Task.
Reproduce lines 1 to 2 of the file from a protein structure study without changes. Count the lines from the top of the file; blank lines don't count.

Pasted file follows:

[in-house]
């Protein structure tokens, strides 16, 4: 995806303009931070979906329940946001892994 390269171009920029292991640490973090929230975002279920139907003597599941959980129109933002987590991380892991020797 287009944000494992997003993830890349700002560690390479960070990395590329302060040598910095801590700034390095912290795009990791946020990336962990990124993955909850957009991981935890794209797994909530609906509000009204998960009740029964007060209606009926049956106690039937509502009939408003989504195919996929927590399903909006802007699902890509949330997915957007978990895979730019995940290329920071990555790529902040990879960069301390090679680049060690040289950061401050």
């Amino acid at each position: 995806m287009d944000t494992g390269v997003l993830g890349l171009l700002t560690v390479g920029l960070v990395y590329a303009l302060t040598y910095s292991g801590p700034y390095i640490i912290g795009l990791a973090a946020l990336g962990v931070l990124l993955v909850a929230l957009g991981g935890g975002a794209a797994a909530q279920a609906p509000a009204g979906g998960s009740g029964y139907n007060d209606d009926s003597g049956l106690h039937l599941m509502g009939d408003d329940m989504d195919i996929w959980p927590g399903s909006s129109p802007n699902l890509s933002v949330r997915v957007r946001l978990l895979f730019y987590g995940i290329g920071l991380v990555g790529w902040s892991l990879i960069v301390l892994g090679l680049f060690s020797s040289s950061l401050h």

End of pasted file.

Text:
[in-house]
């Protein structure tokens, strides 16, 4: 995806303009931070979906329940946001892994 390269171009920029292991640490973090929230975002279920139907003597599941959980129109933002987590991380892991020797 287009944000494992997003993830890349700002560690390479960070990395590329302060040598910095801590700034390095912290795009990791946020990336962990990124993955909850957009991981935890794209797994909530609906509000009204998960009740029964007060209606009926049956106690039937509502009939408003989504195919996929927590399903909006802007699902890509949330997915957007978990895979730019995940290329920071990555790529902040990879960069301390090679680049060690040289950061401050």